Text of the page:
The Department of Science and Technology Projects welcomed Jerry Lewis and Maria Oria—Maria as Staff Scientist and Jerry as Information Specialist. A native of Spain, Maria comes to IFT from Purdue University, where she had worked as a postdoctoral research associate in the Dept. of Food Science since 1995. She earned her Ph.D. in food science (cereal science) from Purdue in 1995 and holds two masters’ degrees: one in food science (animal science) from the University of Wyoming and another in inorganic chemistry from the Univ. de Navarra, Spain. She also holds a bachelor’s degree in biological sciences from the Univ. de Navarra. As Staff Scientist, she will work with the scientific and technical panels on IFT’s five-year contract with the Food and Drug Administration. She also will be involved in the department’s efforts to secure additional grants and contracts to provide scientific and technical assistance to people in developing countries.
Lewis joined IFT in September. His responsibilities include conducting literature and information searches for the IFT/FDA contract task orders and for IFT’s international assistance projects. He holds a degree in library and information science from the University of Illinois, Urbana, and a bachelor’s degree in English and writing from Purdue University at Calumet, Ind. He has 15 years of professional foodservice experience, most recently as Purchasing Manager for ARAMARK at St. Margaret Mercy Healthcare Centers in Dyer, Ind.
Mary Helen Arthur joined IFT in late September as Information Specialist in the Science Communications Dept., replacing Therese Schaley, who is now JFS Senior Editor. Before joining IFT, Mary Helen spent nearly six years covering regulatory developments and technological innovations as the Managing Editor of several environmental compliance publications for Thompson Publishing Group Inc. in Washington, D.C. She obtained a Master of Technical and Scientific Communication degree from Miami University in Ohio, and has a bachelor’s degree in English, with a specialization in writing, from the University of Toledo, Ohio.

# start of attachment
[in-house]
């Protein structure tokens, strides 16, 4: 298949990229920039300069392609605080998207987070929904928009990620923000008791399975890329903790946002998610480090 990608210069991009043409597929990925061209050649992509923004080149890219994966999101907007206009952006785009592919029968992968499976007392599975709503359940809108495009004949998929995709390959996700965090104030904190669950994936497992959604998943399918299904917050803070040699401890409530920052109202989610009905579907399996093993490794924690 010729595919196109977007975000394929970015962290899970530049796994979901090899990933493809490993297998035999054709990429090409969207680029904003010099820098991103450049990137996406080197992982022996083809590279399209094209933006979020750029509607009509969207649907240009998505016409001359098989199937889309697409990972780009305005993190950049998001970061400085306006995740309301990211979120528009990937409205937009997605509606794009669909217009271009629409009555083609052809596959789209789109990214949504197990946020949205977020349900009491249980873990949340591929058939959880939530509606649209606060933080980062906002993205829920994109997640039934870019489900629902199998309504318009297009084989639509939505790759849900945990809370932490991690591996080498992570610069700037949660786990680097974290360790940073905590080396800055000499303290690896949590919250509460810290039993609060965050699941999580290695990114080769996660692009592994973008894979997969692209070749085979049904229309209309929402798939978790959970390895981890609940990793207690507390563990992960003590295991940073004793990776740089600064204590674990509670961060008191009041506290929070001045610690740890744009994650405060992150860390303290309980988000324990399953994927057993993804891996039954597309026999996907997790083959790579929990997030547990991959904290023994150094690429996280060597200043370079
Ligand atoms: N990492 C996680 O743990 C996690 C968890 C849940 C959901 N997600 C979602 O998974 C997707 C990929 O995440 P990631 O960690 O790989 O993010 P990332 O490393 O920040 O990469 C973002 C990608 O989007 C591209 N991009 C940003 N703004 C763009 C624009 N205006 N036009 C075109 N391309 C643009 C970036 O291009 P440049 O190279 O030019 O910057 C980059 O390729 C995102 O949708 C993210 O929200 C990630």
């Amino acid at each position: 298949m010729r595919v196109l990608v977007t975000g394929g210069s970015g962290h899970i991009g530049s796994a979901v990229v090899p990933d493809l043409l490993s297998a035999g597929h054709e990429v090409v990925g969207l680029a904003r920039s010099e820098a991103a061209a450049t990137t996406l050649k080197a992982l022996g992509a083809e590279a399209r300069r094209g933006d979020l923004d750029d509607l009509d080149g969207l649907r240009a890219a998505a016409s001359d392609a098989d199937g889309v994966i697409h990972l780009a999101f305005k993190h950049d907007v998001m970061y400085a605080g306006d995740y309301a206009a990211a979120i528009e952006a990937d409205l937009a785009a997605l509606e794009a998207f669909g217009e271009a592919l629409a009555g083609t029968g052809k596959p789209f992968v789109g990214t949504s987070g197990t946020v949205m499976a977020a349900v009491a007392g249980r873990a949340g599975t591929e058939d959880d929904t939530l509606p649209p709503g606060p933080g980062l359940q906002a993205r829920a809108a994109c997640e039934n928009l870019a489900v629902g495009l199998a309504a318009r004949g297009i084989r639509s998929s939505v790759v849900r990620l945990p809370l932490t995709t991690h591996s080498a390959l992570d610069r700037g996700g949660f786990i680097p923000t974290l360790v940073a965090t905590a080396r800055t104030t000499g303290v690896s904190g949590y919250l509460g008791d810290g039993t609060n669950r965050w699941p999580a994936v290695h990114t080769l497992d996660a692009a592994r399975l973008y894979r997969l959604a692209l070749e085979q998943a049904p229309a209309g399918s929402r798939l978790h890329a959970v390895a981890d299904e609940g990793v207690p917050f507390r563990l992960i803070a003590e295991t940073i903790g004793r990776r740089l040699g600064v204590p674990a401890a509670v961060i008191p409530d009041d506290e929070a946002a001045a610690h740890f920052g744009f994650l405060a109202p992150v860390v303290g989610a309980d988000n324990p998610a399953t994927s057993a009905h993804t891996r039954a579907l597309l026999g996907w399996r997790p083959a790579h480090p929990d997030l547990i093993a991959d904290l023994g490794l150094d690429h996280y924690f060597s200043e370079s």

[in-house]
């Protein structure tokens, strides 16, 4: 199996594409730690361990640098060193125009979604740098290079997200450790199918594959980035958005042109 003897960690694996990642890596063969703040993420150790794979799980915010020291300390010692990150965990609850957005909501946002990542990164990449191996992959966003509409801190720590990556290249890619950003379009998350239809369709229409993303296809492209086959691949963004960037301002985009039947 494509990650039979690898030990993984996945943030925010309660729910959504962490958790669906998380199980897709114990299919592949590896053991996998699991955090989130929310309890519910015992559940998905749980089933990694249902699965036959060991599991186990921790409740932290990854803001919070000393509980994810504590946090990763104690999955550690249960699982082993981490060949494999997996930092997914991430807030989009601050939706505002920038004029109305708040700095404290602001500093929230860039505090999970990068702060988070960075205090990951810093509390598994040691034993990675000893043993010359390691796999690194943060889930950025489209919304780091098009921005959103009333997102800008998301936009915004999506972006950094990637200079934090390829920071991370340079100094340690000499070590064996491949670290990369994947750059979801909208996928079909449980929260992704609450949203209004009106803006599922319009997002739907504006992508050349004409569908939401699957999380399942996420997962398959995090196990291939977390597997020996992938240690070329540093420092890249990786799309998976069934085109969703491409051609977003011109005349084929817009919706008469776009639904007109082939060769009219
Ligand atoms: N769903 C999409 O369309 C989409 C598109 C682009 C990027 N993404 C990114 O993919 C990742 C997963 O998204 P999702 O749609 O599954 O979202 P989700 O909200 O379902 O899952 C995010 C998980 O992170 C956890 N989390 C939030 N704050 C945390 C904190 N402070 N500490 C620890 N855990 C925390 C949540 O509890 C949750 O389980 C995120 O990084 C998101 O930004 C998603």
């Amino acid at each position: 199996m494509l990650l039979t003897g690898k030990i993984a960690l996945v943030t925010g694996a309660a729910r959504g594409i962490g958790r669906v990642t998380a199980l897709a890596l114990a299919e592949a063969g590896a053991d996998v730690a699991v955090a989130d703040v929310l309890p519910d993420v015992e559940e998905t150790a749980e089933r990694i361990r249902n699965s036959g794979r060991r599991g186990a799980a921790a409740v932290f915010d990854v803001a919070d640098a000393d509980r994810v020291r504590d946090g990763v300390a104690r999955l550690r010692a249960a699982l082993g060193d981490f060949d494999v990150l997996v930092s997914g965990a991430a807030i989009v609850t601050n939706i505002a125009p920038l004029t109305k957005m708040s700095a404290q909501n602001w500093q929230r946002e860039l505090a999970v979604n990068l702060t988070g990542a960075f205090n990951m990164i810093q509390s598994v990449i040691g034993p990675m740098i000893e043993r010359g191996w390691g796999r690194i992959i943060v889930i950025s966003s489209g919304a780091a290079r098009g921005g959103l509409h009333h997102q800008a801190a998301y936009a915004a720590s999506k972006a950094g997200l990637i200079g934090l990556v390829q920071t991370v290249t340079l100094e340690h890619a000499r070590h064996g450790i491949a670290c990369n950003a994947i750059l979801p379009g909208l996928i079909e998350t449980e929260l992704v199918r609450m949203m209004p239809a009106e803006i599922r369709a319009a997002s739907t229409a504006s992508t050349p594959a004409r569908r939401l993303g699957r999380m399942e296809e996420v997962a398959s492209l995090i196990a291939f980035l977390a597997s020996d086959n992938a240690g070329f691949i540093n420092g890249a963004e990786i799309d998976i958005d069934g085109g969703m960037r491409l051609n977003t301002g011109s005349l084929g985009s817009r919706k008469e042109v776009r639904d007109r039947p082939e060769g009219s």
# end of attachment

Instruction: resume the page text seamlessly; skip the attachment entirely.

Shank to join IFT as Vice President of Science, Communications, and Government Relations
Effective January 1, 2000, Fred R. Shank will become the new Vice President of Science, Communications, and Government Relations for IFT’s soon-to-be satellite office in Washington, D.C. In this capacity he will oversee four primary areas: government affairs, science communications, food research, and science and technology projects. He will also augment IFT’s presence in government activities and make the society’s scientific resources more visible to food policymakers and other external audiences.
Shank most recently served as Senior Vice President of Science and Regulatory Affairs for the Chocolate Manufacturers Association. Prior to that, he was Senior Advisor to the Commissioner of the Food and Drug Administration (FDA). From 1989 to 1998, he served as Director of FDA’s Center for Food Safety and Applied Nutrition (CFSAN), leading the most comprehensive revision of food labeling in U.S. history. His many accomplishments as CFSAN Director included overseeing the research and implementation of effective controls for foodborne pathogens and chemical contaminants, facilitating approvals of the first synthetic fat substitute for food use and aseptic processing for multiphase foods, and developing policies for foods produced by recombinant DNA technology.
His career at FDA began in 1978 in the Division of Nutrition. Prior to that, he worked for the Food and Nutrition Service, U.S. Department of Agriculture, for eight years and for the U.S. Air Force School of Aerospace Medicine for four years. Shank received numerous awards for his work in public service, including the Senior Executive Service Presidential Rank Award in 1993 and Presidential Award for Design Excellence in 1997.